In Vietnam, many forests are being effectively managed by the most active guardians - the local communities - thanks to their cultural norms: the forest left by their ancestors is also the place where the forest god resides. It’s the traditional regulations and laws imprinted through the traditional practice of worshiping the sacredness of the gods that guide the community to manage and protect these forests for hundreds and thousands of years. However, there are challenges ahead that hinder them from playing their role.
Vietnam has adopted a national Payment for Forest Environmental Services (PES) policy, which while primarily paying individual households for forest protection, has been flexible enough to allow for collective PES models to also arise. Such collective models have the potential to reduce transaction costs, avoid motivation crowding, and protect common-pool resources like community forests.
The Covid 19 pandemic has been upended the world for the last two years, causing dramatic losses of human lives and social and economic disruption. Along with immeasurable losses, the pandemic has also entailed socio-economic changes and humanity's perception of the world we are dwelling in. The virus that causes the Covid-19 pandemic is likely to originate from wild animals. Although this is not a firm conclusion up to this point, it is a deeper warning than ever about the human way of life, which exploits nature indiscriminately, causes ecosystems to deteriorate, and leads to irreversible damages.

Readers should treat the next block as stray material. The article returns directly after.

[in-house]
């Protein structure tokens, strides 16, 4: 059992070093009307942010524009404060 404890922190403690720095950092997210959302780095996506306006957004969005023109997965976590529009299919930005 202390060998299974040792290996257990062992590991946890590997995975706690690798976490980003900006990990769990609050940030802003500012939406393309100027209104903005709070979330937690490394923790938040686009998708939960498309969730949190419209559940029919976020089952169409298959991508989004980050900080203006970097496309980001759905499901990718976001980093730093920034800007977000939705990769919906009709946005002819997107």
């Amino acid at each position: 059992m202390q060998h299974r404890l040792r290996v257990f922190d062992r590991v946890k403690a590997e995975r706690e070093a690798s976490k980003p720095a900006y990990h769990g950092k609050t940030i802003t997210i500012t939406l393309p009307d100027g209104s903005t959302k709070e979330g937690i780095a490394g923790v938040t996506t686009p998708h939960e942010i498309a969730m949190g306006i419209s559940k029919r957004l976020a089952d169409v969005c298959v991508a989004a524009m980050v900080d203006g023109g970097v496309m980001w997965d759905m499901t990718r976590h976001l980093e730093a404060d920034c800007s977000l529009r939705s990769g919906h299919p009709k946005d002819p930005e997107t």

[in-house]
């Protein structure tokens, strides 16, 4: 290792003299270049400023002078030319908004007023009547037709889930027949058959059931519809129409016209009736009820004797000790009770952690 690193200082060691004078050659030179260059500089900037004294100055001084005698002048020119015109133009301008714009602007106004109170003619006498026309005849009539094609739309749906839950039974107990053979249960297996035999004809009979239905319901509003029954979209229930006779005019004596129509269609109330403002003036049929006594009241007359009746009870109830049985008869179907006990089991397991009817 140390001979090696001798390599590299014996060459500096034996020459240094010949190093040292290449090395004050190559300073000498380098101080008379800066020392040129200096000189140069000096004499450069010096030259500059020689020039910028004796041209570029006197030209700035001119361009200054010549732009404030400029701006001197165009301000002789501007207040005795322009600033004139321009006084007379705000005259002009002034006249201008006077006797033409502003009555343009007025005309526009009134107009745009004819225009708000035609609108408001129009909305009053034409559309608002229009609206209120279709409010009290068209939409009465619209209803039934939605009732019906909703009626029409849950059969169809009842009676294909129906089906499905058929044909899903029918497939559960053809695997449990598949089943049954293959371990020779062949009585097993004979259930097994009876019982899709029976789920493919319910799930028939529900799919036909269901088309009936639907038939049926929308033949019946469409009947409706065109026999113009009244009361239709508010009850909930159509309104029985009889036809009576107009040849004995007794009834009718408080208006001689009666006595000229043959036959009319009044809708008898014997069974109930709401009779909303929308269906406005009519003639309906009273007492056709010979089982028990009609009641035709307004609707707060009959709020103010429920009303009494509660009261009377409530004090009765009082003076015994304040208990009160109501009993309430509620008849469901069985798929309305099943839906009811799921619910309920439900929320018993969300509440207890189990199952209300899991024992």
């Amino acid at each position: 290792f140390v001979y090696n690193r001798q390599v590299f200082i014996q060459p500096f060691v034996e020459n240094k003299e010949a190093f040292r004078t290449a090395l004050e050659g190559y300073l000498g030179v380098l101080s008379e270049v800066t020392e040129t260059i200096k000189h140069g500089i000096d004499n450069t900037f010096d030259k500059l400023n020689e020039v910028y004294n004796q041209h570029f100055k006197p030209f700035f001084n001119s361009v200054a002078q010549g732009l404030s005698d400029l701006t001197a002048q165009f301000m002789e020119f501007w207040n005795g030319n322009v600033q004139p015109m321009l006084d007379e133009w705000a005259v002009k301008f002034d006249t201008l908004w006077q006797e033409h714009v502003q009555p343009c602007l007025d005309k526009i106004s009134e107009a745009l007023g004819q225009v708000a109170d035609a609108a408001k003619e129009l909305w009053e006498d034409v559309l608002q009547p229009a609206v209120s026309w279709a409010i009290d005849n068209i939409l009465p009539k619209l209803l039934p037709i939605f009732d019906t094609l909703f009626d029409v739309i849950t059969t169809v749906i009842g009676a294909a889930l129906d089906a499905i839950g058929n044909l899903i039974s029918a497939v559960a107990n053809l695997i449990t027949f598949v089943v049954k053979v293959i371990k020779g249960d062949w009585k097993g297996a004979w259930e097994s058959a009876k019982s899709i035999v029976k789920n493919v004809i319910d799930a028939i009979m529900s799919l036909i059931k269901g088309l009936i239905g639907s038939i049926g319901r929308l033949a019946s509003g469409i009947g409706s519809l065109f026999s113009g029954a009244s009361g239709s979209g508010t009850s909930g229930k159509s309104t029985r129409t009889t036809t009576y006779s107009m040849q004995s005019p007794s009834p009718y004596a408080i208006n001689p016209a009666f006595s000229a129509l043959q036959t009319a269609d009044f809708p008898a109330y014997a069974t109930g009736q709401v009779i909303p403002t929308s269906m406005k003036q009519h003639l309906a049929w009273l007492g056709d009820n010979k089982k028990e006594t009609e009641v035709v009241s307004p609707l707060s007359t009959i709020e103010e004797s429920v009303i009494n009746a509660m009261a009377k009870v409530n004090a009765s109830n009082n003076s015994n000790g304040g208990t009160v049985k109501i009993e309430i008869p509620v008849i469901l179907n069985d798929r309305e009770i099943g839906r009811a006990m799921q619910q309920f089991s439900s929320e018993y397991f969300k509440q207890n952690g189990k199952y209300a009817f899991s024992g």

Do you know that HIV, Ebola, H5N1, SARS, etc., have all been proven to be zoonotic diseases, which originate from wildlife and transmit to humans?
On September 1, 2020, RECOFTC (Regional Community Forestry Training Center) released a new report titled “Civil society increasingly shapes forest laws in the Mekong region”, focusing on how countries across the Mekong region are opening up decision-making processes to civil society as they reform policies and laws governing forests.
The A Luoi Valley bears the scars of war and suffered the tactical use of herbicides. Today it also faces the challenges of deforestation, reforestation, and struggles for resources between diverse stakeholder groups. How do people in the A Luoi Valley in Vietnam manage their forestland in times of accelerated climate change, and what are their livelihood needs?